Friday, May 20, 2016

Cowboy Bebop Review #6: Sympathy For The Devil

It's interesting how expectations can work. I kind of had memories of this one being mediocre, maybe even skippable but damn was I wrong. This episode has great use of music, a solid script by head writer Keiko Nobumoto,  great boards by Tensai Okamura and fine direction by Ikuro Sato. Tensai Okamura is a big time director now. His big series is Darker Than Black , which ... I've never seen. Ikuro Sato, like a lot of the Bebop crew, went on to do a lot of moving and shaking in The Big O, the cult classic giant robot series.

I haven't really talked about Bebop or its director Watanabe's enormous influence in the industry. Studio BONES was founded using money from the movie and was originally mostly Bebop production staff and their friends. Watanabe's next series, Samurai Champloo, was the first series made by Manglobe. Watanabe also directed both the first series and the first original series made by MAPPA (both series were also made for Fuji Television's prestigious noitaminA block). Though he's never been "famous" in Japan in the way Miyazaki or Anno is, he's a bona fide industry legend. I'll try to keep more track of Bebop's industry influence in future reviews.

Your Ramblings Bore This Fish

Oh, right, the episode! This episode has a plot that is a lot more obviously SF than the previous episode. So, being a crafty one, Nobumoto uses this as an opportunity to organically work in a few metaplot points. One is Spike's artificial eye, a metaphor so ingrained into my brain cells that I inadvertently talked about it last review in spite of the fact that a first time viewer won't know he even has an artificial eye until this episode. We don't learn what it symbolizes for him until much later. The presence of the eye in the falling montage from the last episode was for those rewatching. Bebop constantly reminds one of Gene Wolfe's definition of a great story: "One that can be read with pleasure by a cultivated reader and reread with increasing pleasure.".

The other is a bit of a spoiler for this episode. I'll get to it in a bit.


"Oh Death, done stole my mother and gone"
- Charley Patton

Spike awakes from unpleasant dreams to find himself in a blues club. A kid, a child virtuoso is playing the harmonica masterfully. The song he is playing is called Digging My Potato,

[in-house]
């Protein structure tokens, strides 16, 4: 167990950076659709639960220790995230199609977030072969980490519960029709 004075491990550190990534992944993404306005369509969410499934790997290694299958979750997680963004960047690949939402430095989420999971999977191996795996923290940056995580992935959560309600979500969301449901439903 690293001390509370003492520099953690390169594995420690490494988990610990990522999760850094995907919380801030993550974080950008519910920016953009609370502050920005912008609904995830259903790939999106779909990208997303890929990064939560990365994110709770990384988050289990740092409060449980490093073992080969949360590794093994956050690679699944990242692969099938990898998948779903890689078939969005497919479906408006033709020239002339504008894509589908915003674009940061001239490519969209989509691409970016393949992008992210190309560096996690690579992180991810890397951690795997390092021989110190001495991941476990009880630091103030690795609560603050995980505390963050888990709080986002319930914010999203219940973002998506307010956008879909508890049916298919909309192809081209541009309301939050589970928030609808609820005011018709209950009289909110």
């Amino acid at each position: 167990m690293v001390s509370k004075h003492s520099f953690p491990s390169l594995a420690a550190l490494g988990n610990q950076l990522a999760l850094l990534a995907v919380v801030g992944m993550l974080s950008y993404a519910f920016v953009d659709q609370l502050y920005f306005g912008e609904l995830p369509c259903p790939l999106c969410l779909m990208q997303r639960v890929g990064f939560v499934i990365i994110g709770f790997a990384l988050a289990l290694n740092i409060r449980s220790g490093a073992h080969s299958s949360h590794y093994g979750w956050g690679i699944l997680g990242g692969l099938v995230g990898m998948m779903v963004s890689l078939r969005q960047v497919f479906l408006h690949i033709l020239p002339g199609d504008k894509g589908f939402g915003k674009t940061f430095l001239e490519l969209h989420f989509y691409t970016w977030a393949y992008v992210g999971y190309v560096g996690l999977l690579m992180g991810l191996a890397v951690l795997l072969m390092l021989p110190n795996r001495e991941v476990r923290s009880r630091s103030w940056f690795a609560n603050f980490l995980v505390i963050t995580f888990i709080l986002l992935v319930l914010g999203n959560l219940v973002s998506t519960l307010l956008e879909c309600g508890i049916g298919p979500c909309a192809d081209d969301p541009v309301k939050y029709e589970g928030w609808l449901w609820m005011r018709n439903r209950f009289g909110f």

I can't help but notice that Wenn is dressed like Lupin III. Interesting, since Spike himself is also influenced by Lupin. Why would they set up a parallel between these characters? Anyway, Spike and Jet are after a Yakuza looking guy named Giraffe. When they try to make their move, they notice their friend Fatty has shown up.


It's such a weird, real moment. It isn't that they are upset to see Fatty, it's just that they didn't want to hang out right now. Look at his reactions too, he doesn't want to hang out with them either. We'll learn later that he's also hunting Giraffe. Maybe it's just me, but I found this part of the scene hilarious. I also love that Fatty makes a joke almost exactly like Jet's joke, so you can even see why they'd be friends. Also, Nobumoto keeps great control of the emotional movement in this scene. From Spike's nightmare to the joke about Fatty isn't whiplash from dark to funny (cue George Lucas: "It rhymes"). It's a control that I feel is lacking in many anime. Most anime go for one emotion - Comedy, Horror, Drama - and spend their entire running time trying to build it. Others, like Trigun, deliberately mix two, leaving thick globules of comedy in between layers of drama. Bebop much more skillfully stirs emotion together.

Ein & Faye

Faye eats dog food in this episode. That's a thing that happens in an episode where I felt it was appropriate to break out the Samuel Johnson. What's great about her eating dog food isn't just that she eats dog food because she's broke, but how she and Ein act about it. When she starts eating it, Ein reacts with stunned silence. Then Faye gives a whole speech about how, as a woman she needs to be pampered (with dog food). She calls Ein a "hunting dog", though Ein is a Welsh Corgi and therefore a herding dog (such depth of insight these reviews). This is another example of one of Faye's traits that I've mentioned before, her love of long-winded justifications for selfishness. A very human trait, one that I'll go into more detail when it is played more dramatically.

Ein could bring up that she is also a woman, but she is too polite and also a dog.

Spike hunts down Giraffe, who is stalking Wenn and his (SPOILER) "father". He catches Giraffe's falling body with the Swordfish II, which is impossible in so many ways that I can't even begin to describe them. Well, I'll mention one: physically. Still, the important thing is that Giraffe gives Spike a mysterious crystalline plot coupon.